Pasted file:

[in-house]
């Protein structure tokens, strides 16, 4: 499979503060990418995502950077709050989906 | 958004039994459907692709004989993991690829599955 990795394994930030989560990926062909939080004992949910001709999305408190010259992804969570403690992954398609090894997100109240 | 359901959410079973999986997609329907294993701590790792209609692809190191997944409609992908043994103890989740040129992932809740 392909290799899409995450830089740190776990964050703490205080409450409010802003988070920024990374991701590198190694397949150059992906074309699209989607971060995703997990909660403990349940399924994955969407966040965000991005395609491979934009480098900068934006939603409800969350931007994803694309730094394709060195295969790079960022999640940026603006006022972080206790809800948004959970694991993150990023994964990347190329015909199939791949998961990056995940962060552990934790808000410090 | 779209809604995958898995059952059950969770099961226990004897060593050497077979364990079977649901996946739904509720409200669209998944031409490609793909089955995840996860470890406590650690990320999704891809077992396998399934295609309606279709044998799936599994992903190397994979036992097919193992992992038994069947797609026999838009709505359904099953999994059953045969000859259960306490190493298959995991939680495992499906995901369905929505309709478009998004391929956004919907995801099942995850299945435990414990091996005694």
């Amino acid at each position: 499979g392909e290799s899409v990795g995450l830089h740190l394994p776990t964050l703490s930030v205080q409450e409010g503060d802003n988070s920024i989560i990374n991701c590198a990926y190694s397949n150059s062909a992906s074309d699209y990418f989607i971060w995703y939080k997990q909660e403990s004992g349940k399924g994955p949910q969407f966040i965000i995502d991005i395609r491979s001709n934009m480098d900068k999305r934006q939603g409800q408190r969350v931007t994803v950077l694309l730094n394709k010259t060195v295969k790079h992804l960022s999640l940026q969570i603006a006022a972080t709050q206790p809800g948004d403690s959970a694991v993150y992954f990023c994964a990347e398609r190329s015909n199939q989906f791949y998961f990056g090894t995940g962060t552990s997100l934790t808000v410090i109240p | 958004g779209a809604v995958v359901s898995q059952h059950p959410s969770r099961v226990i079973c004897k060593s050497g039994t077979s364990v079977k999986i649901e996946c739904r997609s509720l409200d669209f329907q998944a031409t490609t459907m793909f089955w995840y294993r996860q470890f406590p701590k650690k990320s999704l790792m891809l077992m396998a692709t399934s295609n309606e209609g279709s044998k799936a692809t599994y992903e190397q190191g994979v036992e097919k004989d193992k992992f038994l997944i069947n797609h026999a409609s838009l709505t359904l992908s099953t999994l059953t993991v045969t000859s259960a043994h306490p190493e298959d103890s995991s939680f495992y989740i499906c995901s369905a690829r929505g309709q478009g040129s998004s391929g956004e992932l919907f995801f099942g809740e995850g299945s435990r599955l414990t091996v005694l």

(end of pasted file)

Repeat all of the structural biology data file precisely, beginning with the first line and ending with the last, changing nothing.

[in-house]
């Protein structure tokens, strides 16, 4: 499979503060990418995502950077709050989906 | 958004039994459907692709004989993991690829599955 990795394994930030989560990926062909939080004992949910001709999305408190010259992804969570403690992954398609090894997100109240 | 359901959410079973999986997609329907294993701590790792209609692809190191997944409609992908043994103890989740040129992932809740 392909290799899409995450830089740190776990964050703490205080409450409010802003988070920024990374991701590198190694397949150059992906074309699209989607971060995703997990909660403990349940399924994955969407966040965000991005395609491979934009480098900068934006939603409800969350931007994803694309730094394709060195295969790079960022999640940026603006006022972080206790809800948004959970694991993150990023994964990347190329015909199939791949998961990056995940962060552990934790808000410090 | 779209809604995958898995059952059950969770099961226990004897060593050497077979364990079977649901996946739904509720409200669209998944031409490609793909089955995840996860470890406590650690990320999704891809077992396998399934295609309606279709044998799936599994992903190397994979036992097919193992992992038994069947797609026999838009709505359904099953999994059953045969000859259960306490190493298959995991939680495992499906995901369905929505309709478009998004391929956004919907995801099942995850299945435990414990091996005694």
């Amino acid at each position: 499979g392909e290799s899409v990795g995450l830089h740190l394994p776990t964050l703490s930030v205080q409450e409010g503060d802003n988070s920024i989560i990374n991701c590198a990926y190694s397949n150059s062909a992906s074309d699209y990418f989607i971060w995703y939080k997990q909660e403990s004992g349940k399924g994955p949910q969407f966040i965000i995502d991005i395609r491979s001709n934009m480098d900068k999305r934006q939603g409800q408190r969350v931007t994803v950077l694309l730094n394709k010259t060195v295969k790079h992804l960022s999640l940026q969570i603006a006022a972080t709050q206790p809800g948004d403690s959970a694991v993150y992954f990023c994964a990347e398609r190329s015909n199939q989906f791949y998961f990056g090894t995940g962060t552990s997100l934790t808000v410090i109240p | 958004g779209a809604v995958v359901s898995q059952h059950p959410s969770r099961v226990i079973c004897k060593s050497g039994t077979s364990v079977k999986i649901e996946c739904r997609s509720l409200d669209f329907q998944a031409t490609t459907m793909f089955w995840y294993r996860q470890f406590p701590k650690k990320s999704l790792m891809l077992m396998a692709t399934s295609n309606e209609g279709s044998k799936a692809t599994y992903e190397q190191g994979v036992e097919k004989d193992k992992f038994l997944i069947n797609h026999a409609s838009l709505t359904l992908s099953t999994l059953t993991v045969t000859s259960a043994h306490p190493e298959d103890s995991s939680f495992y989740i499906c995901s369905a690829r929505g309709q478009g040129s998004s391929g956004e992932l919907f995801f099942g809740e995850g299945s435990r599955l414990t091996v005694l």